Entering the University of Oklahoma as a freshman was overwhelming. I learned my parents were getting a divorce after 30 years of marriage. I had been living this suburban/privilege life and it was ending. As a result of this I realized I must grow up quickly and become an independent and self reliant woman. It became apparent that time management was at the very core of this experience. Finding my rhythm and pulse was key to my educational goals.
College life offers you new independence — so it’s up to you to manage your time, take care of your studies and control your finances. Leaving home for college means you’ll be exploring a new place, making new friends and setting your own priorities. You’re going to face big changes in a small amount of time, which can be both exciting and intimidating. College is full of resources – professors, tutors, counselors and advisors – and help is available, but it’s up to you to ask for it.
My old world was gone and a new world is awaiting me. I am on a journey to think multiculturalism.
Thank you (Yakoke, Merci & Gracias) for your time and consideration.
I would tell myself to take some college courses while in high school to get a grasp of what college is really like. I would tell myself that life should stay on high school time, wake up early and go to sleep early. My advice to myself would be to stay involved in college, start as a freshman and get internships as soon as possible. I would say “hey leave all the hanging out for the weekends you have free time". Take things serious, this is the starting of your adult life. Although I did not party, I would tell myself to avoid difficult situations that could possibly get you in trouble. Don’t ever cheat or lie to a professor for just a few points or a letter grade. I would tell myself that life will become hard but this is the beginning of something special. These years will go by fast and will throw many challenges your way. You must learn and grow from them, have a great support team. Finally, I would tell myself to manage my finances properly. By doing all these things I would become even more successful than I am today.
My advice to myself as a high school senior would be to take advantage of all that OU has to offer. I came into college thinking that campus activities were lame and unfortunately it took me until I was a junior to realize that college was so much more than football games and parties. During my last two years of college I was able to go on a hot air balloon ride, hear Gulianna Ranic speak, meet award winning author Andrés Neuman, whom I researched for my final capstone paper, and watch a National Championship winning gymnastics team compete. Even better, I was able to do all these things for free! I find myself sometimes thinking about all the other opportunities that I missed and the people I could have met if I would have taken advantage of my campus when I was a freshmen transitioning into college. When I finally realized how amazing my University was, my heart and love for OU grew immeasurably and I wish I could have found and shared this passion when I was a freshmen!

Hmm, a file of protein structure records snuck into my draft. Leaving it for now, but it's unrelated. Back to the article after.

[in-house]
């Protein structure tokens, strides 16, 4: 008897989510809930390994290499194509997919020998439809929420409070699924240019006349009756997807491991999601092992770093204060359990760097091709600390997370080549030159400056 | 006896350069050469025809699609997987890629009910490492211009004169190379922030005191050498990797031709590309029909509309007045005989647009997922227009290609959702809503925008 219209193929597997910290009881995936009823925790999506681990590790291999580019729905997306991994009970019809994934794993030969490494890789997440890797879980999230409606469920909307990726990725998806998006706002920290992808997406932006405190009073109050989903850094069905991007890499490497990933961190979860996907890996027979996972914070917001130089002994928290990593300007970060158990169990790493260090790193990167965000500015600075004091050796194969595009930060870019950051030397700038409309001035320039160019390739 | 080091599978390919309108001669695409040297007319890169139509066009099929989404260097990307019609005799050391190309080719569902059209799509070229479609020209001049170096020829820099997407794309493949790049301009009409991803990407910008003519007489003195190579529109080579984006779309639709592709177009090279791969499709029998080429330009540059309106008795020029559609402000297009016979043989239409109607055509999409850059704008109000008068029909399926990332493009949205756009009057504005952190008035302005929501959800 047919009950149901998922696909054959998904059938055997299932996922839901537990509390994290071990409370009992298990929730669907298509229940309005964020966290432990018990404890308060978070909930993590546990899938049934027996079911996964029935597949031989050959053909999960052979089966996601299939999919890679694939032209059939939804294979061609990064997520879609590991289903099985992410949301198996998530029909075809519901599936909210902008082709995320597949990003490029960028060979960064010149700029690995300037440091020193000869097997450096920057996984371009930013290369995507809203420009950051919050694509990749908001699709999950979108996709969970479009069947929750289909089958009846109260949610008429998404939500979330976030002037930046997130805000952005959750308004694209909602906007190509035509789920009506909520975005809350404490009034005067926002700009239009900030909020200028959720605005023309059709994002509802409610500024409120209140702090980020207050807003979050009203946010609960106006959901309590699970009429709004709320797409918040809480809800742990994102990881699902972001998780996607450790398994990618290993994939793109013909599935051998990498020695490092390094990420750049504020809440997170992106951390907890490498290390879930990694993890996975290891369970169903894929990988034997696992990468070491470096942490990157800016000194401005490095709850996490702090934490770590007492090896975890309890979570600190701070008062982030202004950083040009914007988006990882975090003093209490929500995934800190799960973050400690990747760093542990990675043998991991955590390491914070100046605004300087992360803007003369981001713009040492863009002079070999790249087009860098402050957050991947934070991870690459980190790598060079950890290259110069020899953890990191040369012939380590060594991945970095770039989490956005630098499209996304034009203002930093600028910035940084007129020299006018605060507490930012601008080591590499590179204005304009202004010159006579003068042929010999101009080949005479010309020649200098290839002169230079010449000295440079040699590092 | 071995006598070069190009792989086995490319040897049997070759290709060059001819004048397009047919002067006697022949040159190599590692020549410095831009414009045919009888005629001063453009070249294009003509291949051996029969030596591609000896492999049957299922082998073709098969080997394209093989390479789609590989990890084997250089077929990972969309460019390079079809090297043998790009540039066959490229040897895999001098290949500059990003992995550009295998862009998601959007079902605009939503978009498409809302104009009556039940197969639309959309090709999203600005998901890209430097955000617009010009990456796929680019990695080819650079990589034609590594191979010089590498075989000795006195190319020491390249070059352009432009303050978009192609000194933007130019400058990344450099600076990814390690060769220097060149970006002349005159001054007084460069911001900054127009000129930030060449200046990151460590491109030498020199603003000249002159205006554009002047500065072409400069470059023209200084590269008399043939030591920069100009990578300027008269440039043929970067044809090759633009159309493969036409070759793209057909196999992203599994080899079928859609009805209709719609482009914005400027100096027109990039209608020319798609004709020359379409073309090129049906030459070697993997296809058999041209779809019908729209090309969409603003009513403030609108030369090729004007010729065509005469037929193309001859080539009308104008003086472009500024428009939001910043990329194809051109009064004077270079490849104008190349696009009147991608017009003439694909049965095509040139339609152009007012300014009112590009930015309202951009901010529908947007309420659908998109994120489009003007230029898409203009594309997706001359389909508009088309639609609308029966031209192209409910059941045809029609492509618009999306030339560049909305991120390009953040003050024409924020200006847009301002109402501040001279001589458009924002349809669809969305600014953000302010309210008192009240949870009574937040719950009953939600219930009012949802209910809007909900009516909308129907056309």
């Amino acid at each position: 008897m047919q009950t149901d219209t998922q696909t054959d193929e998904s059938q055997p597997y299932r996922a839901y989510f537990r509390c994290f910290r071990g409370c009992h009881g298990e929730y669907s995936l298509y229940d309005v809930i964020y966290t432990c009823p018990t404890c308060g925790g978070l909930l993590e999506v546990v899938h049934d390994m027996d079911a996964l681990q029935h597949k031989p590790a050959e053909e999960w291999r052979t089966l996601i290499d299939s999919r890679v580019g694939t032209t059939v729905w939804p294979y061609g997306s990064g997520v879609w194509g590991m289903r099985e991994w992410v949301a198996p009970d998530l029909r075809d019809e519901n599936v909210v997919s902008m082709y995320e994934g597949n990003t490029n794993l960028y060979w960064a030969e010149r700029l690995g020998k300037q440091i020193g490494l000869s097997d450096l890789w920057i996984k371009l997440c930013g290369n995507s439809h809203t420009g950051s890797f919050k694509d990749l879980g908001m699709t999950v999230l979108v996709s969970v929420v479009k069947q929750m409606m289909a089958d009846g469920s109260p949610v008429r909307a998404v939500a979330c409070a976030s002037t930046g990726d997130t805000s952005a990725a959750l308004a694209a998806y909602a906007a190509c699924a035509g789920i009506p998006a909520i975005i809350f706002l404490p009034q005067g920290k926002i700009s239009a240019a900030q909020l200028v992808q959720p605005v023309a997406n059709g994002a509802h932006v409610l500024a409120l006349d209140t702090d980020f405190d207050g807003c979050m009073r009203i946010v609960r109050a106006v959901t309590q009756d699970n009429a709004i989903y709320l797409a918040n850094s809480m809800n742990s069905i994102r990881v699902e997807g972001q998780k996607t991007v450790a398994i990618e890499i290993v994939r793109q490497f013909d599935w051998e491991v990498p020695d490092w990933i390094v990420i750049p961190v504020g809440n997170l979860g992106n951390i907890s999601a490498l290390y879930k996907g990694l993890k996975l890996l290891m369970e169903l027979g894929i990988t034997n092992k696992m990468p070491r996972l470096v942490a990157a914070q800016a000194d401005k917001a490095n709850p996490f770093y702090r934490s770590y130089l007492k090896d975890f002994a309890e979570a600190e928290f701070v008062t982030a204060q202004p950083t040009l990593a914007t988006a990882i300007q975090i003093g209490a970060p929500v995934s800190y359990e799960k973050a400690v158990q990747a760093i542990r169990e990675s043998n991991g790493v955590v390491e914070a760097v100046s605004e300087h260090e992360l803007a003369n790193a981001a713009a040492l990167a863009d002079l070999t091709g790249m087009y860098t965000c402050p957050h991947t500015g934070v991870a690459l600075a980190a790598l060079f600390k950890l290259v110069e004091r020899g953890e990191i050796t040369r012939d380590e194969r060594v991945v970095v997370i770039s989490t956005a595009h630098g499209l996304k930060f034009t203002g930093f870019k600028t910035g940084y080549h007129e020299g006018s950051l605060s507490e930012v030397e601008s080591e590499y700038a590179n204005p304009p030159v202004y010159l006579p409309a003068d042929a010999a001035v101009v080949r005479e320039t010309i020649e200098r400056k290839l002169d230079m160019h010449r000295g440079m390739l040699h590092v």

If I could go back in time and talk to myself as a high school senior I would tell myself not to be afraid. I would tell myself to go for your dreams and do not be afraid to take chances. I would tell myself that you can do this and that you can make it but that you have to be the one to make that decision.
If I could go back in time and talk to myself as a high school senior, I would probably tell myself to take my days one by one. During my transition, every day went by at the speed of light. Everything flashed before my eyes and the semester was already over, in what felt like a week. I would also tell myself to never listen to what others think about you. One day you're going to be successful, and everyone who though badly of you is going to be ashamed of what they had said in the past. Being yourself is an amazing key to success in college. The people you meet here are going to be the friends you keep for life. Would you rather have friends that like you for who you truly are? Or would you rather have friends who sort of like you for who you pretend to be? Nothing is more important than keeping your character and never giving up. There was a time I contemplated not coming to college because no one in my family has previously been, so what would people think of me? I never gave up, and I never will.
Take off your first summer after High School, get a job in the fall-Spring and during that time, decide what you would like to get a degree for. You can still work on music etc. in the meantime. Don't just jump into getting a job immedeately after high school. You'll spend many years wasted. Enjoy your last summer and think about what you want to do in life that you can actually attain getting a career for. Be realistic, but don't be afriad to dream big as well.
Going back in time to contact my previous self would be conversation that could only end well. I would not hesitate to yell at myself for not doing everything that could have changed my fate for the better. For four years I enrolled in rigorous courses in order to make my high school experience more challenging, but unfortunately I simply did not care enough to pursue scholastic opportunities. In addition to informing myself about academic opportunities, I would sit down with myself and have a good, long talk about what college will do to my personality and perspective towards the world. Not a second I would waste to inform myself about what it truly takes to be happy. From having a nonexistent financial burden to a high self-esteem, I would remind myself about the personal challenges that I can take care of before I move into an institution that would ultimately change my life for the better.